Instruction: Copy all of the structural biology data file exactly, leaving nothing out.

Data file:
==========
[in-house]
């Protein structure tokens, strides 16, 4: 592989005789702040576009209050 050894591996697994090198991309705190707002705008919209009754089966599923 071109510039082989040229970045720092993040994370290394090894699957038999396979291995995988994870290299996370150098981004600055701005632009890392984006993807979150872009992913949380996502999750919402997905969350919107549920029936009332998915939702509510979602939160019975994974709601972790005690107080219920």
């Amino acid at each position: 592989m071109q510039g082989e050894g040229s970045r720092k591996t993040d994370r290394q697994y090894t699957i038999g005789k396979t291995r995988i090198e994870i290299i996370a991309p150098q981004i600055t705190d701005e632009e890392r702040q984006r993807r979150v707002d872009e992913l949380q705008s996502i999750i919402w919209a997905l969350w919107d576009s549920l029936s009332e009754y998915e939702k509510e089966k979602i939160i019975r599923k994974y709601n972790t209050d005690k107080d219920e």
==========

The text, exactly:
[in-house]
């Protein structure tokens, strides 16, 4: 592989005789702040576009209050 050894591996697994090198991309705190707002705008919209009754089966599923 071109510039082989040229970045720092993040994370290394090894699957038999396979291995995988994870290299996370150098981004600055701005632009890392984006993807979150872009992913949380996502999750919402997905969350919107549920029936009332998915939702509510979602939160019975994974709601972790005690107080219920």
């Amino acid at each position: 592989m071109q510039g082989e050894g040229s970045r720092k591996t993040d994370r290394q697994y090894t699957i038999g005789k396979t291995r995988i090198e994870i290299i996370a991309p150098q981004i600055t705190d701005e632009e890392r702040q984006r993807r979150v707002d872009e992913l949380q705008s996502i999750i919402w919209a997905l969350w919107d576009s549920l029936s009332e009754y998915e939702k509510e089966k979602i939160i019975r599923k994974y709601n972790t209050d005690k107080d219920e």